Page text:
Impact of Weight Loss and Regain on Quality of Life: Mirror Image or Differential Effect?
Article first published online: 6 SEP 2012
2003 North American Association for the Study of Obesity (NAASO)
Volume 11, Issue 10, pages 1207–1213, October 2003
How to Cite
Engel, S. G., Crosby, R. D., Kolotkin, R. L., Hartley, G. G., Williams, G. R., Wonderlich, S. A. and Mitchell, J. E. (2003), Impact of Weight Loss and Regain on Quality of Life: Mirror Image or Differential Effect?. Obesity Research, 11: 1207–1213. doi: 10.1038/oby.2003.166
- Issue published online: 6 SEP 2012
- Article first published online: 6 SEP 2012
- Received for review May 12, 2003; Accepted in final form August 15, 2003
- weight gain;
- weight regain;
- health-related quality of life;
- obesity-specific health-related quality of life;
- Impact of Weight on Quality of Life
Objective: To compare the impact of weight regain and weight loss on health-related quality of life.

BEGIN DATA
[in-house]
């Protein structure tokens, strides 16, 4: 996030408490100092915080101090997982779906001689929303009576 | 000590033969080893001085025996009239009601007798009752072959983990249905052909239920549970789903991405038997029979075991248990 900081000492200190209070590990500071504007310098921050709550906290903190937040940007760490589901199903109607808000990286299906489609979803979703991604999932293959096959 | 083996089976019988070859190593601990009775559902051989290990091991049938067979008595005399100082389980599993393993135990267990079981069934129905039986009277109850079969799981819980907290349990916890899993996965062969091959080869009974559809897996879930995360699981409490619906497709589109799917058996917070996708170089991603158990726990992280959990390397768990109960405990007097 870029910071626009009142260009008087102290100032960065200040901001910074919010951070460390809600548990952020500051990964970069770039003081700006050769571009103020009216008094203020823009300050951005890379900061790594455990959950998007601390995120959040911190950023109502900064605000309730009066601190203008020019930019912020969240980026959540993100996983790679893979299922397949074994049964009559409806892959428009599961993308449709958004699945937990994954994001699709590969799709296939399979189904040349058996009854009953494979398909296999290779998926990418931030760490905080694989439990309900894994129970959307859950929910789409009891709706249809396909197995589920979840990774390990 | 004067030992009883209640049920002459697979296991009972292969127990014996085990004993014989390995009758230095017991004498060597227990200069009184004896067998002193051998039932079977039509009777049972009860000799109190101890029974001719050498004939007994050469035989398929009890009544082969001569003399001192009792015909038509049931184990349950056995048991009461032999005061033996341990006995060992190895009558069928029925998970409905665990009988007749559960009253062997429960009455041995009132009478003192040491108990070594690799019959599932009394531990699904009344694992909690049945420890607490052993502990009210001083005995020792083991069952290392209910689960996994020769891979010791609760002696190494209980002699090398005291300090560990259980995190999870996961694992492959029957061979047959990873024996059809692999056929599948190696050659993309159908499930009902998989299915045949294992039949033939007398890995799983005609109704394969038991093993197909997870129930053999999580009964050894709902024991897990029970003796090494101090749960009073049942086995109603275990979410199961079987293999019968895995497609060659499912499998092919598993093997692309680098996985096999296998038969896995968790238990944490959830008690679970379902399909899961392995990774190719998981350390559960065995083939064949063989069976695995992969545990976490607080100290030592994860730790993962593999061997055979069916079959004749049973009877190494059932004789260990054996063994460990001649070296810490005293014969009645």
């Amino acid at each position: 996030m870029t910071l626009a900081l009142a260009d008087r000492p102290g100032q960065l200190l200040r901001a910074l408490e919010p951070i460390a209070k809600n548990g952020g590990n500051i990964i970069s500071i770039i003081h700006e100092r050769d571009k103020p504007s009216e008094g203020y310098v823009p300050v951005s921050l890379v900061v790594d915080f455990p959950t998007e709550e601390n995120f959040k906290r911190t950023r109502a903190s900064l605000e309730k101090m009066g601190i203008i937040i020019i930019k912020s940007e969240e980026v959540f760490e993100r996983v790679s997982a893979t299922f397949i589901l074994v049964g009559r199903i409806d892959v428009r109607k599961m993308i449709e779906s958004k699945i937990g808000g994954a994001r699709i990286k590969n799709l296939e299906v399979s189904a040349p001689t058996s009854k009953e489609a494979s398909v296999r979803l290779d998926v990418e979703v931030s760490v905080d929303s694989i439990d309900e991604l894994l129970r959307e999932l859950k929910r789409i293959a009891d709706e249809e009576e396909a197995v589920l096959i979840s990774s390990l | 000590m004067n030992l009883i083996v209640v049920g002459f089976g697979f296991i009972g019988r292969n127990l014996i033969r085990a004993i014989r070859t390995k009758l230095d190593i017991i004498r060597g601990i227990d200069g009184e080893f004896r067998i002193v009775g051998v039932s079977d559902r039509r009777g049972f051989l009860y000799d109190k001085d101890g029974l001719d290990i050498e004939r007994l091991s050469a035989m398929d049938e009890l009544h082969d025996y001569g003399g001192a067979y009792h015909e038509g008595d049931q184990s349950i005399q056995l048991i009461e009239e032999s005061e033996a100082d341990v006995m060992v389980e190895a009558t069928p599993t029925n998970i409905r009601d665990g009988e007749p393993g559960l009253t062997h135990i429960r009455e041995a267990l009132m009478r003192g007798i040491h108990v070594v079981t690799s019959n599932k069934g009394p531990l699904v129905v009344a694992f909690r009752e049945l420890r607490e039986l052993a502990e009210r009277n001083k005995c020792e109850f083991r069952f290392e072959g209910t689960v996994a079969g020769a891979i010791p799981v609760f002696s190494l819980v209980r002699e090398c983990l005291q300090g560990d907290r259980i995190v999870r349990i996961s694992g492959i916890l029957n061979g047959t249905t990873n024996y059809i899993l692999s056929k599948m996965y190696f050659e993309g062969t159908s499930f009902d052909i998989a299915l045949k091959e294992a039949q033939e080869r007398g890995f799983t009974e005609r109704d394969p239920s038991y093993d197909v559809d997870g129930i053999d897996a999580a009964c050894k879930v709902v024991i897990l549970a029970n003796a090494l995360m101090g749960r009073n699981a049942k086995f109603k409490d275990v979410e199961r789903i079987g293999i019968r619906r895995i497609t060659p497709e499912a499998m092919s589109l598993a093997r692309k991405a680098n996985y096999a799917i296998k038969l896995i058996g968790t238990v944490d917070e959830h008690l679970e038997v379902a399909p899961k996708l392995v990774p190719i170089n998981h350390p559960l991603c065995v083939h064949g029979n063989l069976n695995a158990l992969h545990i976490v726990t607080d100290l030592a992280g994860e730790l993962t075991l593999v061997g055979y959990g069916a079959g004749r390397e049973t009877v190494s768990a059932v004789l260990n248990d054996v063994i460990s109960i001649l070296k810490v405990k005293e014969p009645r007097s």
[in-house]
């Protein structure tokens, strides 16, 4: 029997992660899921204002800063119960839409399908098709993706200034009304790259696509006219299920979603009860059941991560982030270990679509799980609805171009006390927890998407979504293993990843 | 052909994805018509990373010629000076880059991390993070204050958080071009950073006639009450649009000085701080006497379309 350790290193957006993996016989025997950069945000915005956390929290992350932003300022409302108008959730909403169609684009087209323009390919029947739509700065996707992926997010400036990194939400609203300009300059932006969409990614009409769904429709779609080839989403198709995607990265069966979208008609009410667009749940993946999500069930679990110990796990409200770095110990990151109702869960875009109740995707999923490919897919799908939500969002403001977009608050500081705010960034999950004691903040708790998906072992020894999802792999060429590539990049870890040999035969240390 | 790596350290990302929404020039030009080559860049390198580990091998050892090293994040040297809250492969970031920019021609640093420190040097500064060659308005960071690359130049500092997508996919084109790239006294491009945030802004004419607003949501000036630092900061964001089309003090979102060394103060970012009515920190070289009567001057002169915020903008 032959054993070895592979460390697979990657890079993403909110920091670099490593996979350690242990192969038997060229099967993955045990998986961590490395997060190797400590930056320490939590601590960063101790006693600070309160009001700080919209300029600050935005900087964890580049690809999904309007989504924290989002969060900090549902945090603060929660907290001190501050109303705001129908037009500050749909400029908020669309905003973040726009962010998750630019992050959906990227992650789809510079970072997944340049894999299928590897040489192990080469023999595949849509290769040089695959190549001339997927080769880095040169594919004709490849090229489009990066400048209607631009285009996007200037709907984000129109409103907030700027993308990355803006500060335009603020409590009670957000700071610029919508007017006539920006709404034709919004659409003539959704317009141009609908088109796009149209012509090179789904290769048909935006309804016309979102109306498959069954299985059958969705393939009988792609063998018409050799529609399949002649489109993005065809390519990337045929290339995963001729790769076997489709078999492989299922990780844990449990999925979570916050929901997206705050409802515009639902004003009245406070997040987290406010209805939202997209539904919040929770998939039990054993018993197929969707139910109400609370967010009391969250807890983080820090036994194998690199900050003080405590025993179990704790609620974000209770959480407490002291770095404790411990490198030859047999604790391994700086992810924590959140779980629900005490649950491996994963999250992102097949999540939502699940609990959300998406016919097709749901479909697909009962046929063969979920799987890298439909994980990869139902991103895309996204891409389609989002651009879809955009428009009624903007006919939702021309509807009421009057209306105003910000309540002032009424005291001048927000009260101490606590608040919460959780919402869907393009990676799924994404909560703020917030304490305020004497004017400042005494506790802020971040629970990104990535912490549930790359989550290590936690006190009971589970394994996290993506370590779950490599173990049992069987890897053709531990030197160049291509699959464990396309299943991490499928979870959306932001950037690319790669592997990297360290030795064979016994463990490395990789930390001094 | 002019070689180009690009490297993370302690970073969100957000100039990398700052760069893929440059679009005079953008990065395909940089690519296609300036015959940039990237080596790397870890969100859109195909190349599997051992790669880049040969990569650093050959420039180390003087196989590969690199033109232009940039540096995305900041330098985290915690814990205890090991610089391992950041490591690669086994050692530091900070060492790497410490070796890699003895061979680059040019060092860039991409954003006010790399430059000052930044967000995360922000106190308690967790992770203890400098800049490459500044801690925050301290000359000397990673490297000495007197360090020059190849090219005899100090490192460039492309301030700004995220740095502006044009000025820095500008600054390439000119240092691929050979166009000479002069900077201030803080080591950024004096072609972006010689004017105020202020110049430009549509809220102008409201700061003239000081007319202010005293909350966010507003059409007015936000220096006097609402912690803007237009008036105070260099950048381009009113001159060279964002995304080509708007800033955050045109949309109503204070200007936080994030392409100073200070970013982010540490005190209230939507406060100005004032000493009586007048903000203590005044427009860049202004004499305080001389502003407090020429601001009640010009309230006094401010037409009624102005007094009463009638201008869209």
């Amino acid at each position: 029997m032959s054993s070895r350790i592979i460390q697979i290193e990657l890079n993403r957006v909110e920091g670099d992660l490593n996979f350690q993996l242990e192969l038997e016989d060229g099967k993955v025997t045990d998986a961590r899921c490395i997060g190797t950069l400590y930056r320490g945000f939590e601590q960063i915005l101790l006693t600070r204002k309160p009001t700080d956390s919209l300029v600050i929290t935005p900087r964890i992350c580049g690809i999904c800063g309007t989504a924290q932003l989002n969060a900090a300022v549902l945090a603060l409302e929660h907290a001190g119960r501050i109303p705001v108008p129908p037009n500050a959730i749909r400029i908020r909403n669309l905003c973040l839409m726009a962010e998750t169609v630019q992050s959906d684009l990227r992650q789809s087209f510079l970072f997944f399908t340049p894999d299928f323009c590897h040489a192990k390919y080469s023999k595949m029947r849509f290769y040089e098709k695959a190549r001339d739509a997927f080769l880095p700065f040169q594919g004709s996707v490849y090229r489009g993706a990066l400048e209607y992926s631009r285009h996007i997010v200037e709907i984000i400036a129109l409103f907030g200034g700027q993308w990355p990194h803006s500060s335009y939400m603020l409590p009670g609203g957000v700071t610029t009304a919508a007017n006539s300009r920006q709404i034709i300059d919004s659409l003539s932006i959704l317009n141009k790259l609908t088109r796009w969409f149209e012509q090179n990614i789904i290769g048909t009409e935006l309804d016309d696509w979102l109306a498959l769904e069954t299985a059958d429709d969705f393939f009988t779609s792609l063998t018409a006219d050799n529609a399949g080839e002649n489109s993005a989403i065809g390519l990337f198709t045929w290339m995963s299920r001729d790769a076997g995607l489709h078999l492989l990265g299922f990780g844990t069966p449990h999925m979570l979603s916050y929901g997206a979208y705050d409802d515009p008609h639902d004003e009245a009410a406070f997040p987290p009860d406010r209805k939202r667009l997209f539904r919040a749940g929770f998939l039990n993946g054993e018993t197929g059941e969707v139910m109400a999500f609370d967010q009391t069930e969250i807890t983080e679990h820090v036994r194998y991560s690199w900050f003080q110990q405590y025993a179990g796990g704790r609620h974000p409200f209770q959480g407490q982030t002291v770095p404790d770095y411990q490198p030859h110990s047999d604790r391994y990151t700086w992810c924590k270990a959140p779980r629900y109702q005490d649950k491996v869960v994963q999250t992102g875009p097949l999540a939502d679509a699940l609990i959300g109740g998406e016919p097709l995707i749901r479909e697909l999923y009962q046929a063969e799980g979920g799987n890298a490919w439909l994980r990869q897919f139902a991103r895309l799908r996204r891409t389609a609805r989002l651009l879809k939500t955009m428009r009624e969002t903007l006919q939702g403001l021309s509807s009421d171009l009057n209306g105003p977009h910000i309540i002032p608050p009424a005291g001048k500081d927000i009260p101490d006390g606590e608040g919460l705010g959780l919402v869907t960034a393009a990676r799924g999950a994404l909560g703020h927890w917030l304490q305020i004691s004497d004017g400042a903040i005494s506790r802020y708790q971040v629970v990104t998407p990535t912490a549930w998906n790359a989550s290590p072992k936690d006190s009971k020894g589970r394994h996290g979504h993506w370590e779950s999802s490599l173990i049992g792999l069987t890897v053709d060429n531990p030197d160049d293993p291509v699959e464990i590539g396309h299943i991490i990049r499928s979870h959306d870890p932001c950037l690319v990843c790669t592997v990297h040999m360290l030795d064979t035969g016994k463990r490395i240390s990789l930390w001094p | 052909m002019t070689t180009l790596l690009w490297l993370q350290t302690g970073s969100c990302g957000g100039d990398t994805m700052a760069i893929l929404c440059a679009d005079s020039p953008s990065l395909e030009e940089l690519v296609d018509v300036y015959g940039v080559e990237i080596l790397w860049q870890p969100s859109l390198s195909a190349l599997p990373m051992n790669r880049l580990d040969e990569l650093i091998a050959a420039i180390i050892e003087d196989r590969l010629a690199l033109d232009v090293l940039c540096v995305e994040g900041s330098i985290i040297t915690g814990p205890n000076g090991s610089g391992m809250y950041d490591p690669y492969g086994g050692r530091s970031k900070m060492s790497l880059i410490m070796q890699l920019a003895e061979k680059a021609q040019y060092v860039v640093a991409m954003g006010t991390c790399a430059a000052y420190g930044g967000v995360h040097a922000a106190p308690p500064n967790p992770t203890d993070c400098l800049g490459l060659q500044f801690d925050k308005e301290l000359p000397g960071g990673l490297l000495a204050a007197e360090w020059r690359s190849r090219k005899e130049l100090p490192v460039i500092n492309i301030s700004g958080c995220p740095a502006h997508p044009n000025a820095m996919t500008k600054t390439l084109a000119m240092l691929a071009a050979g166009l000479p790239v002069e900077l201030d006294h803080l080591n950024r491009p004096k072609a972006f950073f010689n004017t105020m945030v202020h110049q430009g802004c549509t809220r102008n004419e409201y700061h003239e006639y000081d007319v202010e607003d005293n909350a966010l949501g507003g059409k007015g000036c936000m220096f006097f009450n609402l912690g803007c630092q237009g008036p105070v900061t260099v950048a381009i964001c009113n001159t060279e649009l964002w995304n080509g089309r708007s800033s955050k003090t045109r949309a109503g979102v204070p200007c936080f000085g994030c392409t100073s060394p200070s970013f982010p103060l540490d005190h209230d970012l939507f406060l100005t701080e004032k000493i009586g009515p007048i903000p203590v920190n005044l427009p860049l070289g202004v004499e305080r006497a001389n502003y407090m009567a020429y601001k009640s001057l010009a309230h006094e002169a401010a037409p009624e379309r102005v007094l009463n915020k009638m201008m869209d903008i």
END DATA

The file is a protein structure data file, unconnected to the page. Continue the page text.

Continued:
Research Methods and Procedures: Subjects were 122 (106 women, 16 men) overweight and obese participants in a weight reduction program (phentermine-fenfluramine and dietary counseling) who had initially lost at least 5% of their total body weight and then regained at least 5% of their weight during the follow-up period. Follow-up periods ranged from 10 to 41 months (mean, 28 months). Participants completed the Impact of Weight on Quality of Life-Lite, an obesity-specific health-related quality of life (HRQOL) measure, at 3-month intervals.
Results: Mean BMI at baseline was 40.9 ± 6.6 kg/m2 (range, 29.2 to 63.7 kg/m2). Average weight loss from entry was 18.8 ± 6.7% (range, 6.0% to 43.7%), and average regain was 10.1 ±4.4% of baseline weight (range, 5.0% to 30.6%). The effects of weight regain on HRQOL mirrored the effects of weight loss—rates of HRQOL change were similar in magnitude but different in direction for comparable weight loss and regain. Those with more severe initial impairments in HRQOL experienced greater improvements in HRQOL during weight loss as well as greater deterioration during weight regain than those with less severe impairments.
Discussion: Weight loss and regain produced mirror image changes in HRQOL. The initial severity of HRQOL impairment had a greater impact on the magnitude of HRQOL change than the direction of weight change. Findings underscore the importance of maintaining weight loss for the purposes of retaining obesity-specific HRQOL benefits.